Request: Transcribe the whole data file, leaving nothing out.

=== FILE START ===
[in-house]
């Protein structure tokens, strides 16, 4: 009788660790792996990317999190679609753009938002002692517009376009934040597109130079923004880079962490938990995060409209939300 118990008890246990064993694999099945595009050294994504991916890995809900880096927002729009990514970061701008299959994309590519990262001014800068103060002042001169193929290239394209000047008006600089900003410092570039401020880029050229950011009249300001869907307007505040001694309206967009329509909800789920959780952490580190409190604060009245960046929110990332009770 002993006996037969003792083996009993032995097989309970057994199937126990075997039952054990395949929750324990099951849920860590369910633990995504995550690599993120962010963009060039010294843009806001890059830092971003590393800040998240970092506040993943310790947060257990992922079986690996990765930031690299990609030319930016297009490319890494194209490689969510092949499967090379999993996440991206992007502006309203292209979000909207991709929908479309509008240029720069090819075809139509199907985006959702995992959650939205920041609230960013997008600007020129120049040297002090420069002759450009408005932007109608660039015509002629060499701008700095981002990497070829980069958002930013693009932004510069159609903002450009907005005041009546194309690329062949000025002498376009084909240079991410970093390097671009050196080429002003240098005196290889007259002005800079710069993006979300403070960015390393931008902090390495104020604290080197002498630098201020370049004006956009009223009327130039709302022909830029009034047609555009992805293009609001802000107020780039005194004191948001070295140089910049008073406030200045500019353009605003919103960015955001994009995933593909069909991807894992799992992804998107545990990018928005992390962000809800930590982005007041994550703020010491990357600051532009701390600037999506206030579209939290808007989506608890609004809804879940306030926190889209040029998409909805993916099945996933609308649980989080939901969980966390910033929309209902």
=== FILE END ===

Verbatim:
[in-house]
């Protein structure tokens, strides 16, 4: 009788660790792996990317999190679609753009938002002692517009376009934040597109130079923004880079962490938990995060409209939300 118990008890246990064993694999099945595009050294994504991916890995809900880096927002729009990514970061701008299959994309590519990262001014800068103060002042001169193929290239394209000047008006600089900003410092570039401020880029050229950011009249300001869907307007505040001694309206967009329509909800789920959780952490580190409190604060009245960046929110990332009770 002993006996037969003792083996009993032995097989309970057994199937126990075997039952054990395949929750324990099951849920860590369910633990995504995550690599993120962010963009060039010294843009806001890059830092971003590393800040998240970092506040993943310790947060257990992922079986690996990765930031690299990609030319930016297009490319890494194209490689969510092949499967090379999993996440991206992007502006309203292209979000909207991709929908479309509008240029720069090819075809139509199907985006959702995992959650939205920041609230960013997008600007020129120049040297002090420069002759450009408005932007109608660039015509002629060499701008700095981002990497070829980069958002930013693009932004510069159609903002450009907005005041009546194309690329062949000025002498376009084909240079991410970093390097671009050196080429002003240098005196290889007259002005800079710069993006979300403070960015390393931008902090390495104020604290080197002498630098201020370049004006956009009223009327130039709302022909830029009034047609555009992805293009609001802000107020780039005194004191948001070295140089910049008073406030200045500019353009605003919103960015955001994009995933593909069909991807894992799992992804998107545990990018928005992390962000809800930590982005007041994550703020010491990357600051532009701390600037999506206030579209939290808007989506608890609004809804879940306030926190889209040029998409909805993916099945996933609308649980989080939901969980966390910033929309209902």